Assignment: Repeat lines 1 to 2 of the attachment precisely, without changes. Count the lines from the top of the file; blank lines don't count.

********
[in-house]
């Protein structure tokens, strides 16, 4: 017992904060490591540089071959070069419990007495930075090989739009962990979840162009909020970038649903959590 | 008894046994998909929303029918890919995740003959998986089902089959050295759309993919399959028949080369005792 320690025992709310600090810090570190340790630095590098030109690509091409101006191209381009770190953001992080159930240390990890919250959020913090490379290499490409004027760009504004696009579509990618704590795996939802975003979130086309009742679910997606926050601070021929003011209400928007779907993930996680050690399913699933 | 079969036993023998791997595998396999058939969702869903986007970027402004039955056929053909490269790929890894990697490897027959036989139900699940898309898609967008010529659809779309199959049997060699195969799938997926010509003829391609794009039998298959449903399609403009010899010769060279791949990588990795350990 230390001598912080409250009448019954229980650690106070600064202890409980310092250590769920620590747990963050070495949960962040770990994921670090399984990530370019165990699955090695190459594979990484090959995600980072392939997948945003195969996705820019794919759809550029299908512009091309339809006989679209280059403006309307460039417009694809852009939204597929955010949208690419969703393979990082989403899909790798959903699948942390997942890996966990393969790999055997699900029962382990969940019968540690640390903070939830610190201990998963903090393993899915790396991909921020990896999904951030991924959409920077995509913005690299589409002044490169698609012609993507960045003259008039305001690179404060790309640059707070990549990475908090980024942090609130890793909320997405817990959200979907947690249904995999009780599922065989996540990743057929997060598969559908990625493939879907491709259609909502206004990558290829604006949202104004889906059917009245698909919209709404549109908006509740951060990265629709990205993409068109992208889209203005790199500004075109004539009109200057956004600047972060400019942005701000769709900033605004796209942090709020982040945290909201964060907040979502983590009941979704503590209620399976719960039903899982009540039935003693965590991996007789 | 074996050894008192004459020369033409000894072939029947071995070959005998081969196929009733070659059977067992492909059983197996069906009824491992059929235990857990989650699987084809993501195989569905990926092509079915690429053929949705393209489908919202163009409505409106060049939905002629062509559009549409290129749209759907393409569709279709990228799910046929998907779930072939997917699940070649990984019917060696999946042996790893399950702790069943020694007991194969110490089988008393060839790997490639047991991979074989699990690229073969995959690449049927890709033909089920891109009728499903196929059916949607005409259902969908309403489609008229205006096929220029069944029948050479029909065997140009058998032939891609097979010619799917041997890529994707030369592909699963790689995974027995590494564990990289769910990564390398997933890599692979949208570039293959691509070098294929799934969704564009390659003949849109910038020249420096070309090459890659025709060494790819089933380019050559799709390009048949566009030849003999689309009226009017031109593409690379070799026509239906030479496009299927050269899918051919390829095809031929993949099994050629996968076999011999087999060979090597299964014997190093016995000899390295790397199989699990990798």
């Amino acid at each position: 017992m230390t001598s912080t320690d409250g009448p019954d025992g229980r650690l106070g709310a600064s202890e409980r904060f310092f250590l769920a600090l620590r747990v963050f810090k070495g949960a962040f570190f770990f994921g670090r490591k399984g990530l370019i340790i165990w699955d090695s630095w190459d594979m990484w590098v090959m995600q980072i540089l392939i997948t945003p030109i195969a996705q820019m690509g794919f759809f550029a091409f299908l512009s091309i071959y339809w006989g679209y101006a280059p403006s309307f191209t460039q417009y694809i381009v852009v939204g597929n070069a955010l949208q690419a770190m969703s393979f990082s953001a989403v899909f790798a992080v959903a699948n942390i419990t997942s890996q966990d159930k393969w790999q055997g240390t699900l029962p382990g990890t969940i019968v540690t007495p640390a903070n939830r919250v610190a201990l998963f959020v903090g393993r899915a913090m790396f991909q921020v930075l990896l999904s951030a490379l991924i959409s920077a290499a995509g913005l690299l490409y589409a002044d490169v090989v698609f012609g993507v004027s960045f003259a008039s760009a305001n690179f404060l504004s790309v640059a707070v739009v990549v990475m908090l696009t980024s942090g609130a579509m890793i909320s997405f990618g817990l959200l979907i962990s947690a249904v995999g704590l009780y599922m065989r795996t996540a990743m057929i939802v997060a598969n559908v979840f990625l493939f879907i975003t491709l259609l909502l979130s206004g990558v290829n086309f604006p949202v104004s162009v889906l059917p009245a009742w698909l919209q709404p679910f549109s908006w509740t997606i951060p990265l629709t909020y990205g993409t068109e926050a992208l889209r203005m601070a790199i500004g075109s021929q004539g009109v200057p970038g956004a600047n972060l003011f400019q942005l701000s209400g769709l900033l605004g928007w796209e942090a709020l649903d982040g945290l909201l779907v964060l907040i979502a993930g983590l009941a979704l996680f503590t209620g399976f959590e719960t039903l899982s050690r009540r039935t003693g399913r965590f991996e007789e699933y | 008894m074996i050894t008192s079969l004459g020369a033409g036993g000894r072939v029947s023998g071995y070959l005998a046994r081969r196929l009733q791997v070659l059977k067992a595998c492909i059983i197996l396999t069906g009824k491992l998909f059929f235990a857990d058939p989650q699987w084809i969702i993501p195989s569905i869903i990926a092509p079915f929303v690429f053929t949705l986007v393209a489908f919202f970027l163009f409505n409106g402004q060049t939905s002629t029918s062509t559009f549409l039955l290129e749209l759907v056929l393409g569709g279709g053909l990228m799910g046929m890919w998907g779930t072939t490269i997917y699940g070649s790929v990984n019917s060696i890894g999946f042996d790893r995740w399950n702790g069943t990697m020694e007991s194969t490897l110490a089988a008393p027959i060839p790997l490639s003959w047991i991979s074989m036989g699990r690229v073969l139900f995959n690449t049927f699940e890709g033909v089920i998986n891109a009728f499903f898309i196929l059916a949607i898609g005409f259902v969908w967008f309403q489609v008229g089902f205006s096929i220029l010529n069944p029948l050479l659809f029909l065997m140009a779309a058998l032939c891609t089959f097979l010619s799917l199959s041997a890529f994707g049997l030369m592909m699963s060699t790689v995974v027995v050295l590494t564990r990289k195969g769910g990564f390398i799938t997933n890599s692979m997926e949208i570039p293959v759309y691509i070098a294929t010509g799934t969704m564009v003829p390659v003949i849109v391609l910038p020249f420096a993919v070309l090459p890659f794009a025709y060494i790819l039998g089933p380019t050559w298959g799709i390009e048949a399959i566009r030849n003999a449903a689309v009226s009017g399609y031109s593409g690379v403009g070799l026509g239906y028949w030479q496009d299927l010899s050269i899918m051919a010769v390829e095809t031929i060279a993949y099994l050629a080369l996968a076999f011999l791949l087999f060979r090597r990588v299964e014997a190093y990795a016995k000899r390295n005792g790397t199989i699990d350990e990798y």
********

[in-house]
């Protein structure tokens, strides 16, 4: 017992904060490591540089071959070069419990007495930075090989739009962990979840162009909020970038649903959590 | 008894046994998909929303029918890919995740003959998986089902089959050295759309993919399959028949080369005792 320690025992709310600090810090570190340790630095590098030109690509091409101006191209381009770190953001992080159930240390990890919250959020913090490379290499490409004027760009504004696009579509990618704590795996939802975003979130086309009742679910997606926050601070021929003011209400928007779907993930996680050690399913699933 | 079969036993023998791997595998396999058939969702869903986007970027402004039955056929053909490269790929890894990697490897027959036989139900699940898309898609967008010529659809779309199959049997060699195969799938997926010509003829391609794009039998298959449903399609403009010899010769060279791949990588990795350990 230390001598912080409250009448019954229980650690106070600064202890409980310092250590769920620590747990963050070495949960962040770990994921670090399984990530370019165990699955090695190459594979990484090959995600980072392939997948945003195969996705820019794919759809550029299908512009091309339809006989679209280059403006309307460039417009694809852009939204597929955010949208690419969703393979990082989403899909790798959903699948942390997942890996966990393969790999055997699900029962382990969940019968540690640390903070939830610190201990998963903090393993899915790396991909921020990896999904951030991924959409920077995509913005690299589409002044490169698609012609993507960045003259008039305001690179404060790309640059707070990549990475908090980024942090609130890793909320997405817990959200979907947690249904995999009780599922065989996540990743057929997060598969559908990625493939879907491709259609909502206004990558290829604006949202104004889906059917009245698909919209709404549109908006509740951060990265629709990205993409068109992208889209203005790199500004075109004539009109200057956004600047972060400019942005701000769709900033605004796209942090709020982040945290909201964060907040979502983590009941979704503590209620399976719960039903899982009540039935003693965590991996007789 | 074996050894008192004459020369033409000894072939029947071995070959005998081969196929009733070659059977067992492909059983197996069906009824491992059929235990857990989650699987084809993501195989569905990926092509079915690429053929949705393209489908919202163009409505409106060049939905002629062509559009549409290129749209759907393409569709279709990228799910046929998907779930072939997917699940070649990984019917060696999946042996790893399950702790069943020694007991194969110490089988008393060839790997490639047991991979074989699990690229073969995959690449049927890709033909089920891109009728499903196929059916949607005409259902969908309403489609008229205006096929220029069944029948050479029909065997140009058998032939891609097979010619799917041997890529994707030369592909699963790689995974027995590494564990990289769910990564390398997933890599692979949208570039293959691509070098294929799934969704564009390659003949849109910038020249420096070309090459890659025709060494790819089933380019050559799709390009048949566009030849003999689309009226009017031109593409690379070799026509239906030479496009299927050269899918051919390829095809031929993949099994050629996968076999011999087999060979090597299964014997190093016995000899390295790397199989699990990798």